Social Wellness: Getting healthier with a little help from your friends and family

Social Wellness: Getting healthier with a little help from your friends and family

Throughout the years, our understanding of what contributes to a person’s wellbeing has grown. Healthy Emory takes a holistic approach to wellness, recognizing the importance of mind, body and spirit in achieving overall well-being. Our social connections to others forms a critical aspect of our health and well-being. These connections, called social wellness, reflect our ability to interact with others and build and maintain relationships.

It is critical to have a positive social network at home and at work to help provide important support, feedback and social interaction. Building those connections enables us during day-to-day interactions as well as during times of crisis. They help sustain one’s outlook and build important social skills, such as establishing trust and boundaries, improving communication skills and empathy, and developing conflict management skills.

Establishing trust and respect in your personal and professional relationships can help you navigate the waters when they turn rocky. Your network of social connections doesn’t have to be large – having even one or two trusted people who you can rely on can make a difference. For many, creating those social connections enables success in other areas of one’s life, such as physical activity. According to Kathy Lee-Bishop, PT, DPT, CCS, program manager of Emory Saint Joseph’s Rehabilitation Program, “Having an exercise buddy or partner will help encourage and support your fitness goals, and you will be more likely to have better success and will be more committed to making life style changes.”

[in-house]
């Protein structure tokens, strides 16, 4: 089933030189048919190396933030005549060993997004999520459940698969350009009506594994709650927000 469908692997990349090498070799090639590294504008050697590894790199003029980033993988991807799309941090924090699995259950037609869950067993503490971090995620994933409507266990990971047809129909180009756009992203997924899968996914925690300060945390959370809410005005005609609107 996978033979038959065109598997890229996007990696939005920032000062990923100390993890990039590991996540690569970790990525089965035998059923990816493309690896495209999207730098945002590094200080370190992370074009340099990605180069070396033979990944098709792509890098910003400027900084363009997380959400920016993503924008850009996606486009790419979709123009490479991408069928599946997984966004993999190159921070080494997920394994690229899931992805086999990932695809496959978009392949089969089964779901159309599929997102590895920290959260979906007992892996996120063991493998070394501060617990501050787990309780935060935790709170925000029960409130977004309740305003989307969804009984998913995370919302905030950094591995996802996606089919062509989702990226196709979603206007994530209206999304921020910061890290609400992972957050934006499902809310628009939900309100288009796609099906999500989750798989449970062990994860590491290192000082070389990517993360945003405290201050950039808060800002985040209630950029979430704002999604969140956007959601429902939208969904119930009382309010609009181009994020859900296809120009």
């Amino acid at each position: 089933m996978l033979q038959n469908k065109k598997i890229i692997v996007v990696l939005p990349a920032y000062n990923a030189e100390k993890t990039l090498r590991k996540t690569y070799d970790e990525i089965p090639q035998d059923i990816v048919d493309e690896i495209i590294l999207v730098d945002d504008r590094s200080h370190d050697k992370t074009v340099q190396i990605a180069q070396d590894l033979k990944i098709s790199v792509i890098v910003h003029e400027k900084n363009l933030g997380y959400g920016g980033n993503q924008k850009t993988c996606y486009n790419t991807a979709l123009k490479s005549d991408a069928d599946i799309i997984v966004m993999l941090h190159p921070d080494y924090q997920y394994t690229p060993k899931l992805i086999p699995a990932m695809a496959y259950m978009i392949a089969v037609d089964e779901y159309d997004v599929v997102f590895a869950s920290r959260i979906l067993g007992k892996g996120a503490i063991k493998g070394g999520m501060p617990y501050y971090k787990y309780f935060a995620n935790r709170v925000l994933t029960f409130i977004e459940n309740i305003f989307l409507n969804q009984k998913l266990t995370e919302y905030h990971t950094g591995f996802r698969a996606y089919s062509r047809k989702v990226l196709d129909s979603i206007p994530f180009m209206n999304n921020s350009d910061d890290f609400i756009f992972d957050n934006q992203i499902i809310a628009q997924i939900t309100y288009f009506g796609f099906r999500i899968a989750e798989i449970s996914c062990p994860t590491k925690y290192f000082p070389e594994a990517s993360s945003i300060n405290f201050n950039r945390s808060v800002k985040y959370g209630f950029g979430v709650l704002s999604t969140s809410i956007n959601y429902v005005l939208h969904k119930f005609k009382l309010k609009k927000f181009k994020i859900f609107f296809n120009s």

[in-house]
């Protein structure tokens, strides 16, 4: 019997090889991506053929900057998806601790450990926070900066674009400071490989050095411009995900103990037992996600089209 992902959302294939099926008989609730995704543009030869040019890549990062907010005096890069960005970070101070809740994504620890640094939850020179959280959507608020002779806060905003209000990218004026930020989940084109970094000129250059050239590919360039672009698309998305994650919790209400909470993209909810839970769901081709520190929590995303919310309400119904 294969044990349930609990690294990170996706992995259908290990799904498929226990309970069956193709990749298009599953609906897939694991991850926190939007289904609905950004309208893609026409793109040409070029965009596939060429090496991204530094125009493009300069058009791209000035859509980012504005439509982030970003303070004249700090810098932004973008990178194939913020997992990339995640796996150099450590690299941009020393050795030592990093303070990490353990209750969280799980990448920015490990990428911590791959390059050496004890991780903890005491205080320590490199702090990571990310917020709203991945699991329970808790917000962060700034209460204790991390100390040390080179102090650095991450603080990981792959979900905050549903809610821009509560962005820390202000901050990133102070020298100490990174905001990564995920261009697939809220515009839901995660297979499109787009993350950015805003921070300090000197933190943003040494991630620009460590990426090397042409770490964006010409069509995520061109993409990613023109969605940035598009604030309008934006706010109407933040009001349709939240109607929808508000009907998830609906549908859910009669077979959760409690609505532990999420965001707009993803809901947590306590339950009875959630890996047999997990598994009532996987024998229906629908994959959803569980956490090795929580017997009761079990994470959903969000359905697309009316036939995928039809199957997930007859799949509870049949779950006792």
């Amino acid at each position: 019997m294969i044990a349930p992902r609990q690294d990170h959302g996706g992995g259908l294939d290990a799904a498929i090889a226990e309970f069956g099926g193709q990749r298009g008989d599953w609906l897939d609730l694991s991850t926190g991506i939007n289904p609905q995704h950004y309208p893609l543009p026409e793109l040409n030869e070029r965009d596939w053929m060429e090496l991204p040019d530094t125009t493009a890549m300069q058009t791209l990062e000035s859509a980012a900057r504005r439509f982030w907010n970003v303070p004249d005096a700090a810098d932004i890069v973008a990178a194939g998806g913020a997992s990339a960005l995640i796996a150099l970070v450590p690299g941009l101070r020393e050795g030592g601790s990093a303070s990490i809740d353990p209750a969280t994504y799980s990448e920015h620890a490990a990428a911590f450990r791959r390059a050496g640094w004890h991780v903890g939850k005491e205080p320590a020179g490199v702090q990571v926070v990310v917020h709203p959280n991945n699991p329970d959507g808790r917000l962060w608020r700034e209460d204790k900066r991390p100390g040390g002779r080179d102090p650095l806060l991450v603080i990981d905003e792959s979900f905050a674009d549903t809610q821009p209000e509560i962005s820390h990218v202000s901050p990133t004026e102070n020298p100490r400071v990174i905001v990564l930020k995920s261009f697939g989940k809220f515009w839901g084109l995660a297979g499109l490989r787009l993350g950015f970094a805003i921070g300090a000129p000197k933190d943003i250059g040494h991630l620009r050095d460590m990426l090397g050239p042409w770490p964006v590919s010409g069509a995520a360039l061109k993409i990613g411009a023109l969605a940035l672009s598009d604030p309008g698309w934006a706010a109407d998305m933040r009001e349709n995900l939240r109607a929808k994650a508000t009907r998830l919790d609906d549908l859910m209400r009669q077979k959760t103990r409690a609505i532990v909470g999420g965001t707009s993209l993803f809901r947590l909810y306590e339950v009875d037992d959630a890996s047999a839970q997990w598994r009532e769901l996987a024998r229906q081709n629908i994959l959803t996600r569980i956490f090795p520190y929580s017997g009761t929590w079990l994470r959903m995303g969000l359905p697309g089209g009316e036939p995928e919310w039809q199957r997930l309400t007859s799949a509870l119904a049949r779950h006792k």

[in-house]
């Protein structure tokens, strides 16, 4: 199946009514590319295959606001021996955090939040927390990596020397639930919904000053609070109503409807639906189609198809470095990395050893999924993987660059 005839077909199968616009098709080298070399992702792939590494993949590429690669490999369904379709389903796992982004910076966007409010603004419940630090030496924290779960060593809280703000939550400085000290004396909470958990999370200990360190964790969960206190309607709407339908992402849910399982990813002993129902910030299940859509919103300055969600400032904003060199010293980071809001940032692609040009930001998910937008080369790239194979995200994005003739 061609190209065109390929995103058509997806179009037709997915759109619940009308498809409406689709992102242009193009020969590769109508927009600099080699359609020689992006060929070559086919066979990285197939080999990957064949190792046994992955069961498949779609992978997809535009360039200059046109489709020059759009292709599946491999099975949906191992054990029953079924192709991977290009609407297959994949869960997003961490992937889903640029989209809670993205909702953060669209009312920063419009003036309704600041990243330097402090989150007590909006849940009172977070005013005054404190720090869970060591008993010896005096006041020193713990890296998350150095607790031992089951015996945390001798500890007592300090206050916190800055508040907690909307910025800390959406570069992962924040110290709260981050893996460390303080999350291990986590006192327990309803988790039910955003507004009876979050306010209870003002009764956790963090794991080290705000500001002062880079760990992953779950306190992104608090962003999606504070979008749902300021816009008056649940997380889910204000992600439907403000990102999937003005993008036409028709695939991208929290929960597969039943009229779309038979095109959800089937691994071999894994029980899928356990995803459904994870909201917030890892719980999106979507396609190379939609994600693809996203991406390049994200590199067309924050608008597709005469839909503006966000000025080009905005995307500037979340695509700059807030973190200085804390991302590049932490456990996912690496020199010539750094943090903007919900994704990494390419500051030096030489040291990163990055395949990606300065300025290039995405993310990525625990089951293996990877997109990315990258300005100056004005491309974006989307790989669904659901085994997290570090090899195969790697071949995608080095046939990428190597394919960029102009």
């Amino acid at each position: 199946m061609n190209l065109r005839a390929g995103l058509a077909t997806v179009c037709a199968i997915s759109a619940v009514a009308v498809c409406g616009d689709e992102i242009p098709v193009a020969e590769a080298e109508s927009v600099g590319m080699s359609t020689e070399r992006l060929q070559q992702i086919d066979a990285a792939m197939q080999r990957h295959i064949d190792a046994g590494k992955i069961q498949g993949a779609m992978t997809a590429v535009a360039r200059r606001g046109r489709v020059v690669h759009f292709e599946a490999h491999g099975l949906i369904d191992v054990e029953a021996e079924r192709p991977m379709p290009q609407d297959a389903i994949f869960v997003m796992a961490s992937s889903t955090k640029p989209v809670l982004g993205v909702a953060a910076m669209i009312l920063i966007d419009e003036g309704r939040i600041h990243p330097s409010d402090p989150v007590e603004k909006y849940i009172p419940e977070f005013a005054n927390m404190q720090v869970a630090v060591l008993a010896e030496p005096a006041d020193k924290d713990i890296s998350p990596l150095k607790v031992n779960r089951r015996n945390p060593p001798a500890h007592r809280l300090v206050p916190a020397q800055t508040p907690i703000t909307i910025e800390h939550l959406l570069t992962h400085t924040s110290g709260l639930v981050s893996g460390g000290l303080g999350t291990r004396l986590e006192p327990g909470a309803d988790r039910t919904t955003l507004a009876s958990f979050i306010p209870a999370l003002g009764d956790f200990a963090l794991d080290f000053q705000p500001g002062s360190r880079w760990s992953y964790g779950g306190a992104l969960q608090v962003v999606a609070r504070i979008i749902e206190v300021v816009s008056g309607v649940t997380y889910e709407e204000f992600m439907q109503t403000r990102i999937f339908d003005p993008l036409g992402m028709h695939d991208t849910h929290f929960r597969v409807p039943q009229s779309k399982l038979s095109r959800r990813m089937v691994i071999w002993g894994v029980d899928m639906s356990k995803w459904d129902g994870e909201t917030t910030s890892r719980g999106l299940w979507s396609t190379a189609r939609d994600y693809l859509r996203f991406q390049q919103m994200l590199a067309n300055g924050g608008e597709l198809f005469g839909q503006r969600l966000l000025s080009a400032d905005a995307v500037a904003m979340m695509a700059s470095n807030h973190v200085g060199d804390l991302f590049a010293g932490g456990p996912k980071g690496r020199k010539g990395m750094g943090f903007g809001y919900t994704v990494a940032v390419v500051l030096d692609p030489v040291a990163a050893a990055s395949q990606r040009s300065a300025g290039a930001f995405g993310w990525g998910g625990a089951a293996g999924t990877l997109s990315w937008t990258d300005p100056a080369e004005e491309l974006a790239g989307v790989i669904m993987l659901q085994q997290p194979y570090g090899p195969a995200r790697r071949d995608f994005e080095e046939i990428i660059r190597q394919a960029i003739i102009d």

If you are thinking about how to improve your social wellness, consider these questions:

  • Do I plan time to be with my family and friends?
  • Do I enjoy the time I spend with others?
  • Are my relationships with others positive and rewarding?
  • Do I utilize my family and friends to support my health and wellness activities?

If you answered "no" to any of the questions, it may indicate an area where you can improve. Explore some of the resources Healthy Emory provides, such as walking groups, onsite fitness facilities, and Bike Emory, to help get involved with other colleagues on campus.